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To be a member of this Krog Street Market New England-style tavern, one simply has to walk in, grab a seat, and order a drink or a meal. Try popular menu mainstays like the Ipswich clam roll, the seasonal vegan noodle bowl, or the Club’s iconic veal sweetbreads. Cocktails at Ticonderoga Club are always top-notch, as the restaurant is owned by three trailblazers of Atlanta’s cocktail movement: Greg Best, Paul Calvert, and Regan Smith. The drinks rotate regularly here, but T-Club’s mint julep riff, the Ticonderoga Cup, and an Irish coffee are always on the menu. Reservations are highly encouraged.


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Open since 2013, Italian American restaurant Bocca Lupo has become both a neighborhood favorite in Inman Park and one of Atlanta’s must-go destination restaurants. Order any of the fresh pasta dishes on the menu — the black spaghetti and the 20-yolk tagliatelle are now Atlanta classics. Make sure to check out the tight wine list and cocktails here, too. Reservations are encouraged and outdoor seating is available.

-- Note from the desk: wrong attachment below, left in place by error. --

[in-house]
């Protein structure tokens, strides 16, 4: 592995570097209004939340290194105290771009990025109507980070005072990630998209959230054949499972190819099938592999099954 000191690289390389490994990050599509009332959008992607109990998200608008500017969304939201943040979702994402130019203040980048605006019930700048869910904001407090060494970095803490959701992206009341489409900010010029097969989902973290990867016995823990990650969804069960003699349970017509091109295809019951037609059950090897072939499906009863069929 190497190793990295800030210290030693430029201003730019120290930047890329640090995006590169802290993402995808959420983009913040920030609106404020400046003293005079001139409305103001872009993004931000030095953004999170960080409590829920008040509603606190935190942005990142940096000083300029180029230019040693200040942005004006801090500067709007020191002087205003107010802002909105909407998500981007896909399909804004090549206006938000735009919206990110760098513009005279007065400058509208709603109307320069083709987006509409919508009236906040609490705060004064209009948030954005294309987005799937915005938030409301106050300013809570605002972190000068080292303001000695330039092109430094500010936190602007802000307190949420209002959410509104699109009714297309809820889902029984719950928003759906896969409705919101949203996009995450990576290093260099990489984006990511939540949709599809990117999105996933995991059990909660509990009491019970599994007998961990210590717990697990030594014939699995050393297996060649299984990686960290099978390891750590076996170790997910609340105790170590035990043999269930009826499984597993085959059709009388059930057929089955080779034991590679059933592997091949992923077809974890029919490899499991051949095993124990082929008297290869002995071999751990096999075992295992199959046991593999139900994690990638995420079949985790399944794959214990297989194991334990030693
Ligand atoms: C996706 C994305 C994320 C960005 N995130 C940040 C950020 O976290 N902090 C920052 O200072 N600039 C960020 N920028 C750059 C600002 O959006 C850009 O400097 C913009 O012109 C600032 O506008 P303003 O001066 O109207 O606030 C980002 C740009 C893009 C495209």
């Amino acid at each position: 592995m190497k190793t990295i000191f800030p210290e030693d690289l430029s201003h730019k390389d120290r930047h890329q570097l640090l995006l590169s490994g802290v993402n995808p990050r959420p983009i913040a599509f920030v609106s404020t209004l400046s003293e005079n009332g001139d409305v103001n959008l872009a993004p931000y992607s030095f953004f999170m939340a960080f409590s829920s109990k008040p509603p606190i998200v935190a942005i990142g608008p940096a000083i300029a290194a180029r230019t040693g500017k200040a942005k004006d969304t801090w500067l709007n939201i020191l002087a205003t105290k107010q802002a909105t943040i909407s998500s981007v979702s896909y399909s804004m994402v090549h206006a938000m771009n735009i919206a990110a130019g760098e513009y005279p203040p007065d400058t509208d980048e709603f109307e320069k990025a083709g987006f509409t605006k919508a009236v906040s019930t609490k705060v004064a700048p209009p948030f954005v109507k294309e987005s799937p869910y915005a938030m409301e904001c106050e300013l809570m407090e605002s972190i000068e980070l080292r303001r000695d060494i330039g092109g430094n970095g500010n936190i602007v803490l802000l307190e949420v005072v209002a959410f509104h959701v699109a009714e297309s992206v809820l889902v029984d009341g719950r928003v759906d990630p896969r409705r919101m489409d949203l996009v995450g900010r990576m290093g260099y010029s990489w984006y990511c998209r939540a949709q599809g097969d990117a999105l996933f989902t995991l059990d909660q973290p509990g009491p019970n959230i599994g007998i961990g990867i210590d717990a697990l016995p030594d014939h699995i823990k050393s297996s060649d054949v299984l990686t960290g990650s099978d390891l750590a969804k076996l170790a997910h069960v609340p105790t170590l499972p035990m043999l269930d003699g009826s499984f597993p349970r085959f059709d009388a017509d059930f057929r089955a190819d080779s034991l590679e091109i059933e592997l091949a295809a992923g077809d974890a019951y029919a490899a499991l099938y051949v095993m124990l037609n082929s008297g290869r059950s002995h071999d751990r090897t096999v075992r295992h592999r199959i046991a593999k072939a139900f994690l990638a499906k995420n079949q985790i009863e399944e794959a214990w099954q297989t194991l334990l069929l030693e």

Daily Chew

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This small cafe from Julia Kesler Imerman features coffee, protein breakfast bowls, and shakshuka in the morning, followed by rotisserie chicken pitas and grain bowls in the afternoon, all leaning into Imerman’s Jewish and South African roots. Try the lemon ricotta hotcakes, the carrot and potato latke stack, or the smoked salmon pita stuffed with lemon labneh, greens, sumac-seasoned onions, capers, and dill.The restaurant also sells fresh breads and pastries daily, as well as whole rotisserie chicken or cauliflower family meals, plus prepared foods such as salads and vegan soba noodles.

Hands reach out to sample a takeout spread of hummus, pita, a whole seasoned rotisserie chicken, chicken salad, pita with za’taar, and fries. Daily Chew

La Semilla